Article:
- CLIMATE-RELATED INDICATORS
Analytical indicators on carbon emissions
Our carbon emissions indicators provide information on the carbon intensity of the securities and loan portfolios of financial institutions, and on the financial sector’s exposure to counterparties with carbon-intensive business models. The carbon emissions indicators help to assess the role of the financial sector in financing carbon-related activities, and thus to evaluate the associated transition risks with regard to sectors with carbon-intensive operations.
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Two different data sources and methodologies are used to compile the indicators. Emissions indicators related to securities (both listed shares and debt) are derived from the Securities Holdings Statistics dataset and are calculated at group level for the issuing non-financial corporations (NFCs). Emissions financed through loans to euro area counterparties are calculated for single entities and are based on the analytical credit dataset.
Because compiling these indicators is complex and still subject to various methodological and data-related limitations, including limited data coverage over time and across regions, they are only being released as analytical indicators for the time being. Therefore, they should be used with care. Please consult the methodology report and the technical annex for further details on the methodology, data sources and limitations.
Information on carbon emissions is not available for every issuer/debtor and cannot always be statistically inferred. Therefore, the coverage of these statistical estimates varies from instrument to instrument, between countries and over time. Consequently, direct comparisons between securities and loans and across countries are not always advisable. Coverage rates are published together with the indicators to further guide users in this regard.
Carbon emissions by NFCs can be linked to the financing provided to them through both the equity and debt securities they issue and the loans they receive. In turn, holders of securities and creditors of loans in the financial sector finance these emissions via the respective funding channels. The two indicators on carbon emissions financed by financial institutions (financed emissions indicator and carbon intensity indicator) aim to provide information on the financing of high-emitting economic activities. In particular, they track the amount and share of total carbon emissions from NFCs that can be linked to funding from financial institutions based on a set of identifiable securities and loan portfolios.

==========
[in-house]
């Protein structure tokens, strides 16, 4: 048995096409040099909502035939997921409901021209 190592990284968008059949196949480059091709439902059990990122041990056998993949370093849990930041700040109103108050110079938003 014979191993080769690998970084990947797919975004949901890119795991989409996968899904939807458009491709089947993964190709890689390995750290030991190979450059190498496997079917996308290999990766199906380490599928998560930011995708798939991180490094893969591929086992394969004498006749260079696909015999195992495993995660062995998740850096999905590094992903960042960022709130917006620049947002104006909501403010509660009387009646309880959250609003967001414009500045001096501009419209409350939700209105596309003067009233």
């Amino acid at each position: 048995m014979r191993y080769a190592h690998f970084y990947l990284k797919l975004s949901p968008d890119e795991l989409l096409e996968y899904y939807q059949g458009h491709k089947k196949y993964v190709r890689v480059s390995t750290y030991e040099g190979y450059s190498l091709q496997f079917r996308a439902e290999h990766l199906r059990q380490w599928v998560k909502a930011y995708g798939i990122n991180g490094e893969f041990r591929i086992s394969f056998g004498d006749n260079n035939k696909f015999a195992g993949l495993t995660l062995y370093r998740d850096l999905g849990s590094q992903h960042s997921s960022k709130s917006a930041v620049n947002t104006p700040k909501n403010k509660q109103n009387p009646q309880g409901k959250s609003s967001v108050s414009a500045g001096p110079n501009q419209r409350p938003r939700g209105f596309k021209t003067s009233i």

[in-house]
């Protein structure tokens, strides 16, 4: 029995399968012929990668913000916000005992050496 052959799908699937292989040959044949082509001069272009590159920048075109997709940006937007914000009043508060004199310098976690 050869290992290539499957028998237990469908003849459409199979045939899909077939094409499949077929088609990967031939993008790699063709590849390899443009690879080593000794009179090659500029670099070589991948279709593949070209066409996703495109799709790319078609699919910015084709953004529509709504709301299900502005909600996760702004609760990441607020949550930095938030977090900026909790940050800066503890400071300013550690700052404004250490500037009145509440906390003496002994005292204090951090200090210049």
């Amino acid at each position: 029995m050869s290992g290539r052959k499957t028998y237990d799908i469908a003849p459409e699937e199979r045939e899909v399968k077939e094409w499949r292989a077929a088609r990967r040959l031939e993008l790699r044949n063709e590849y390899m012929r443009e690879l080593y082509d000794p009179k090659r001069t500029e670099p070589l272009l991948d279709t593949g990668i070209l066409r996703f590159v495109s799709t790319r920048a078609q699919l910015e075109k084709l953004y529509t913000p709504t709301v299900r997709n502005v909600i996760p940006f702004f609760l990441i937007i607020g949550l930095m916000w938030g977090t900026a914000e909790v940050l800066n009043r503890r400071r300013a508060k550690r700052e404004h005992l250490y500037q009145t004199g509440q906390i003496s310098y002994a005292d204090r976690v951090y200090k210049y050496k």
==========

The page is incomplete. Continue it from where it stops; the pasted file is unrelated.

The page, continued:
The financed emissions indicator suggests that most funding of direct and indirect global emissions by euro area financial institutions occurs via investment funds (Chart 1), which also mirrors their absolute portfolio size in financial markets.
However, this conclusion does not take into account the intensity of the emissions produced by NFCs in their provision of goods and services. This is achieved by looking at the carbon intensity indicator, which suggests that the most carbon-intensive activities are financed via the banking sector (Chart 4).
Direct (Scope 1) emissions financed, broken down by security class
Intensity of direct and indirect emissions financed, broken down by type of financial institution
Intensity of direct (Scope 1) emissions financed, broken down by security class
Intensity of indirect (Scope 2) emissions financed, broken down by security class
The weighted average carbon intensity indicator and the carbon footprint indicator consider the transition risks to the financial sector from loans and securities linked to high-emitting economic activities. The exposure of the financial sector to transition risk is assessed by estimating the amount of its financing of economic activities that may be affected by the transition to net zero.
Both indicators on exposures to emission-intensive counterparties use the value of the creditor’s portfolio as a standardisation variable, i.e. they take an investor perspective. Thus, while the indicators cannot be taken as risk measures in themselves, they serve as exposure metrics that can inform risk assessments.
The carbon footprint indicator suggests that the banking sector’s exposure to transition risks exceeds that of other security holders/creditor groups, although this finding should be assessed taking into account the limitations highlighted above and in the methodology report.
The underlying data for the analytical indicators on carbon emissions are available as compressed csv files below.
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